Voices of the Peninsula: Teach your kids to save

  • By Kimberly Pierce
  • Monday, April 28, 2014 5:51pm
  • Opinion

Do you want to set your kids up for future financial success? Then start now. That’s the first rule of introducing your kids to financial education — the sooner you start, the better. Money management is probably the last thing on the minds of most kids — if it even registers at all — but there are concrete steps you can take as a parent to help ensure that your children know how to think about money, including the importance of saving for the future. If you plant those seeds with care, they’ll take root, and your children will be much more likely to achieve financial success later in life.

So what lessons can we give today’s children and young adults to prepare them for financial success in the future? Today’s kids are much more likely to spend rather than save. Even parents who try to teach their children about finances, such as by giving them a regular allowance, might find their lessons overshadowed by stronger messages that come from advertising, or from children’s peers. Unfortunately, by the time most young people graduate from high school, they know all about spending and very little about saving or spending wisely.

Consider these facts:

■ American teenagers spend most of their income — about 21 percent — on clothing, followed by food (18 percent); accessories and personal care (10 percent); shoes (9 percent); car-related expenses (8 percent); electronics (8 percent); music and movies (7 percent); video games (6 percent); concerts and events (6 percent); other expenses (3 percent); books (2 percent); furniture (2 percent). (Source: Piper Jaffray, 2013)

■ Most students devote about one half or more of their earnings to discretionary spending on relatively short-term wants and needs. (Source: University of Michigan Institute for Social Research, 2014)

■ Teenagers spend about $100 billion a year, and children under 12 spend $11 billion a year, of their own money. They influence 75 percent, or approximately $165 billion, of their parents’ money. (Source: Answers.com, 2014)

This April, thousands of bankers, including many from Wells Fargo, will connect with kids in classrooms and after-school programs across the country during the annual American Bankers Association’s Teach Children to Save Day. These efforts will help young people take an important first step in mastering their financial ABCs.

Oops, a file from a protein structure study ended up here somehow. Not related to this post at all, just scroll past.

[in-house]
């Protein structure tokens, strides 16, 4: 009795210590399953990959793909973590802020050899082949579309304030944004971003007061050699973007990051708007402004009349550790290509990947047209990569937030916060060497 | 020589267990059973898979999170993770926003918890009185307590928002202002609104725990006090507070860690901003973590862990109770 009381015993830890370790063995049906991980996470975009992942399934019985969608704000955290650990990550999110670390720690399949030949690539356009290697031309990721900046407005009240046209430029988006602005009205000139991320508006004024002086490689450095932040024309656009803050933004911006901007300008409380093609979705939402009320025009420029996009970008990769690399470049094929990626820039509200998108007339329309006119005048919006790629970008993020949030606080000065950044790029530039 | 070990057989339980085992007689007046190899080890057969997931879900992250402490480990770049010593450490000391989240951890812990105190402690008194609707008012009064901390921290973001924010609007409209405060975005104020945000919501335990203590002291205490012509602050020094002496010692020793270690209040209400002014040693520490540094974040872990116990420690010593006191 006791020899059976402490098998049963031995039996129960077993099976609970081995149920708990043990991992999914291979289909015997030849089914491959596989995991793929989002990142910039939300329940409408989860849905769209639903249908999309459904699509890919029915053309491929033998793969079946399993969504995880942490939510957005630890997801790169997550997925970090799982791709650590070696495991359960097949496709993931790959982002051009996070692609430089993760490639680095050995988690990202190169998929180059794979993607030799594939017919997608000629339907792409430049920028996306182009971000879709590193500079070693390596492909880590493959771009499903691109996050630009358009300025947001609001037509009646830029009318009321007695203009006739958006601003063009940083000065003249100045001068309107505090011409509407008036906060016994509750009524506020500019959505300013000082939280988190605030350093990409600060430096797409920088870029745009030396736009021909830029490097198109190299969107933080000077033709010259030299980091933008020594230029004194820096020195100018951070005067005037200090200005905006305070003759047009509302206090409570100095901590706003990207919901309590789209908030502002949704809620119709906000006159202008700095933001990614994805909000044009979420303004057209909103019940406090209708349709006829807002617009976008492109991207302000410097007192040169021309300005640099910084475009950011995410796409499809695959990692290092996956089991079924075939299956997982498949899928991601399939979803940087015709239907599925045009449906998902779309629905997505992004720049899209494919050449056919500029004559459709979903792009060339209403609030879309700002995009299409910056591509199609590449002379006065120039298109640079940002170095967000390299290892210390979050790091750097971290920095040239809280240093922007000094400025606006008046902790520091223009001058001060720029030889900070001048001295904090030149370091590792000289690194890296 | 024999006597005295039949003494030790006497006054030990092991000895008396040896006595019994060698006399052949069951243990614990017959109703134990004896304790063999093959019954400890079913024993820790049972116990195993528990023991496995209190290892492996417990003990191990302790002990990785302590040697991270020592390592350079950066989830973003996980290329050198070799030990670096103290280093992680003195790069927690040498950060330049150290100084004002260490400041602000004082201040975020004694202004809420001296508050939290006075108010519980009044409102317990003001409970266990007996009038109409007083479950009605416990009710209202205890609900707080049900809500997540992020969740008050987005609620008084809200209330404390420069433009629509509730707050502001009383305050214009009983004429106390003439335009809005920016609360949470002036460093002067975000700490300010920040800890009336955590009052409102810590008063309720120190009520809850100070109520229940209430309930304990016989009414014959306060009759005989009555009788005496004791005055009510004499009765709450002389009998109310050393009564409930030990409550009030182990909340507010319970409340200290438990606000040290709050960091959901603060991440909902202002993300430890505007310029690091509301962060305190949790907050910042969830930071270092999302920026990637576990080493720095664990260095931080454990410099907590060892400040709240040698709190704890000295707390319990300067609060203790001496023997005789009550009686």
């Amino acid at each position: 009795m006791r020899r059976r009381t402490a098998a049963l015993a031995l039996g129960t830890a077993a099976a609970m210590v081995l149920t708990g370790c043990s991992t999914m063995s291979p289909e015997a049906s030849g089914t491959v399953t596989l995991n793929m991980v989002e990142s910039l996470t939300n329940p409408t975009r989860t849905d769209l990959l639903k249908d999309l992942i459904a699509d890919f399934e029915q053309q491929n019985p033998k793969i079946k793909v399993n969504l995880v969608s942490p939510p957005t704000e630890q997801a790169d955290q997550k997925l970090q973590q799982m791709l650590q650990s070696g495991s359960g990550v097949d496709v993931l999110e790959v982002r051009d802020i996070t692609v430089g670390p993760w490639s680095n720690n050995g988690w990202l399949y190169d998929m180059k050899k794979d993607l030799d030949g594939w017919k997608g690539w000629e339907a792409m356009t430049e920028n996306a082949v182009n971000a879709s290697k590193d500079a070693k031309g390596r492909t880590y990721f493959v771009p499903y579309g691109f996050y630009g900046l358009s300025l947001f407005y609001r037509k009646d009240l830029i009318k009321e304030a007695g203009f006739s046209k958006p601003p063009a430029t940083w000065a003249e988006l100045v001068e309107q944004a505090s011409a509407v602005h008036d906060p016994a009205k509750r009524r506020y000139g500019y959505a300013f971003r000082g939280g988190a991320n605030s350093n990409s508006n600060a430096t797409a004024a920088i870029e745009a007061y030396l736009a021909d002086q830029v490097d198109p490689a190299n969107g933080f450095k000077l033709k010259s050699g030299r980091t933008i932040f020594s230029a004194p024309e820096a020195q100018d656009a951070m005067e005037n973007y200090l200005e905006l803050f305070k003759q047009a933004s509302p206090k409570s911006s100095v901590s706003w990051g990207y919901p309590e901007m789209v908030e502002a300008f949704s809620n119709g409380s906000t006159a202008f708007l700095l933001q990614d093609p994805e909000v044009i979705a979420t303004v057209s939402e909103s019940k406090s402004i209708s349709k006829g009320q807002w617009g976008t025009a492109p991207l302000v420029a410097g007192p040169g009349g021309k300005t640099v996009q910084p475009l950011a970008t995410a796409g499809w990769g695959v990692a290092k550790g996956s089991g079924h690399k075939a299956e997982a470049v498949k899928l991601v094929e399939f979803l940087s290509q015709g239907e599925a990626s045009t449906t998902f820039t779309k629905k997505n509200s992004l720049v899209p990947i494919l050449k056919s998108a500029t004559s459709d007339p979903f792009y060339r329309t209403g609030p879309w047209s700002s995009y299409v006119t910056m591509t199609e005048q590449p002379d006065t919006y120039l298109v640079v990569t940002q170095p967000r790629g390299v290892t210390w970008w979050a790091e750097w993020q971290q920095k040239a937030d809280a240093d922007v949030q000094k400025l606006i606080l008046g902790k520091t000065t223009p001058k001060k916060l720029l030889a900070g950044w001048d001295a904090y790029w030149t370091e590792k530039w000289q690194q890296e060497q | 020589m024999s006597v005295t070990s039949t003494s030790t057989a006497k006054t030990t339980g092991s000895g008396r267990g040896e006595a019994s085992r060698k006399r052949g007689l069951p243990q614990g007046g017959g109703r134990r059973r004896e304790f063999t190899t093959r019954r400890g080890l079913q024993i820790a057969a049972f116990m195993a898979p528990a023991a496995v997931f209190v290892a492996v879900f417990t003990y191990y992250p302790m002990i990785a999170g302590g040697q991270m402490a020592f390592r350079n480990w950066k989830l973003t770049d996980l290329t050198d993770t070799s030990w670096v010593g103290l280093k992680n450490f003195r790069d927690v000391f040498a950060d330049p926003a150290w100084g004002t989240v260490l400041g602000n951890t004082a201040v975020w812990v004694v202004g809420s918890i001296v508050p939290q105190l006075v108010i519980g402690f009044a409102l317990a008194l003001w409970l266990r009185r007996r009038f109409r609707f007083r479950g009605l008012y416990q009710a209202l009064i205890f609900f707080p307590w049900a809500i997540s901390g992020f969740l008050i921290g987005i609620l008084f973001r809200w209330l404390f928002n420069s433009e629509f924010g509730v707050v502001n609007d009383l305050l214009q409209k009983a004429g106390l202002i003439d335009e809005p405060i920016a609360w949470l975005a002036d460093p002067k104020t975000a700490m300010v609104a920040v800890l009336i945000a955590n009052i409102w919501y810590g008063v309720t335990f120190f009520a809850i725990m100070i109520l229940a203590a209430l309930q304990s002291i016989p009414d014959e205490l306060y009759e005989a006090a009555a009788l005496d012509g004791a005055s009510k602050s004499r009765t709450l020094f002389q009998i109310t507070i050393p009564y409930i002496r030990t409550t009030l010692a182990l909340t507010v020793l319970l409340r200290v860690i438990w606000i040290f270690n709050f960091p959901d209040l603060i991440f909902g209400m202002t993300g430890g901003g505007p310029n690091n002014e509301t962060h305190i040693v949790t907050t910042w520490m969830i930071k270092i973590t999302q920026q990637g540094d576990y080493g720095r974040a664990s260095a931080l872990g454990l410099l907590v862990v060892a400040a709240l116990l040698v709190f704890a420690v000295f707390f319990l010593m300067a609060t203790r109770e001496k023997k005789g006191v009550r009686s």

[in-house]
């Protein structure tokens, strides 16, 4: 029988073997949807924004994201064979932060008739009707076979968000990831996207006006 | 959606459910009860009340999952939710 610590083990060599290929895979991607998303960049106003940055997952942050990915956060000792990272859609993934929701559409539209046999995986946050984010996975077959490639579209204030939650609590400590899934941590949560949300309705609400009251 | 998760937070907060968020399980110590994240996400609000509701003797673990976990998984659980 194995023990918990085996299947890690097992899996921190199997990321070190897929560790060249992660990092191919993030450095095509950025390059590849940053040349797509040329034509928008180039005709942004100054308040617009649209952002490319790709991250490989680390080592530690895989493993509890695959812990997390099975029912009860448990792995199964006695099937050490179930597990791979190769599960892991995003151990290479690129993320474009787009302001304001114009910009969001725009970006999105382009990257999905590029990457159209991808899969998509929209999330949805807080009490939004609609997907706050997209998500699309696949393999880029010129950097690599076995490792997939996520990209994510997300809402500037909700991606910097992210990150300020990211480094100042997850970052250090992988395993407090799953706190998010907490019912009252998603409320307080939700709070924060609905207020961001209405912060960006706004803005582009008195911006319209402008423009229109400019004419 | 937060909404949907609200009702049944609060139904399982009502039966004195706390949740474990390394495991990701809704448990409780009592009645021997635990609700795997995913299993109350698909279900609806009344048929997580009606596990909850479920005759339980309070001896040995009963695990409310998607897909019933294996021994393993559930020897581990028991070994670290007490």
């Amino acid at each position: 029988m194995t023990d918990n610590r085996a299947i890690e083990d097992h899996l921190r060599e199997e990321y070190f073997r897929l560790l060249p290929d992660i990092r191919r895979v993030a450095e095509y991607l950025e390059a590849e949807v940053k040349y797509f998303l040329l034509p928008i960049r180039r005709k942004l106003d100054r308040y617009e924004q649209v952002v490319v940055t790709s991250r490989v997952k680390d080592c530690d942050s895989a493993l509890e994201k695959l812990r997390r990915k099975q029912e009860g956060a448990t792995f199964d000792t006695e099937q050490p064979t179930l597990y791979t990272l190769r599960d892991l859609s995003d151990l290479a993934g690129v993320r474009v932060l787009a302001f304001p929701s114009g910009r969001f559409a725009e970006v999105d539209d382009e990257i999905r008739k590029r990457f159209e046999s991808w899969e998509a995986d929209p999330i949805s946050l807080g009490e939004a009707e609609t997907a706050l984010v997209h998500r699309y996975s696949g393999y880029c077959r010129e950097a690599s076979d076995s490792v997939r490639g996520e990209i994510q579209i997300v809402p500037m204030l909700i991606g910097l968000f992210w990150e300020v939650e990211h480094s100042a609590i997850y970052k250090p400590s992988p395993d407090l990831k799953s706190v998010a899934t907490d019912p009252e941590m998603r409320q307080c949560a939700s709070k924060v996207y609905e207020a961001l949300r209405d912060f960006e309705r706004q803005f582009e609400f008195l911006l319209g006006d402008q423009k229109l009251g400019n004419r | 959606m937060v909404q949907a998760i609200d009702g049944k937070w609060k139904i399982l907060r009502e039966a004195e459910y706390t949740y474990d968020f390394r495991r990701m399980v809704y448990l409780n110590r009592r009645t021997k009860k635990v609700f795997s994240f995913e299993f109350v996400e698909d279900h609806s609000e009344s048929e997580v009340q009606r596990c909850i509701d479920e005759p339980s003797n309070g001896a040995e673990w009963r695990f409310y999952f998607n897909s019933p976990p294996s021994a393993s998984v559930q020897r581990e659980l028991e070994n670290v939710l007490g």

Parents play a crucial role in their children’s financial success later in life. Here are five tips for parents from Wells Fargo:

1. Start early — Before they even start school, children begin to understand the process of managing money

2. Set goals — Have children write down things they want and what they cost. Teach them about making choices and saving

3. Pay a Modest Allowance — Just a small amount can help children learn

4. Make a budget — Start with three categories: spend, save, give

5. Use Free Resources — Check out your local library and the Hands on Banking website at www.handsonbanking.org for interactive lessons on saving, budgeting, credit, and more.

A tip for children ages 3-7: Take three jars and label them separately: Spend, Save, Give. Help the children split up their money into each jar and watch it grow as they save and disappear as they spend.

A tip for pre-teens, ages 8-12: Create a short-term savings box. Have the pre-teens choose something they want (a brand name pair of shoes or a video game system). They will learn the value of savings when they save enough to purchase the item.

A tip for teens, ages 13 and up: Open a savings account for long-term savings. Have teens save a certain percentage for a few years to make a bigger purchase.

Parents should ask their banker for more ideas and advice. Their child’s long-term financial security is at stake. By starting early, they can help their child develop good financial habits that will last a lifetime.

Kimberly Pierce is Wells Fargo Soldotna assistant store manager. She can be reached at 907-262-4435 ext. 230 or Kimberly.l.pierce@wellsfargo.com.

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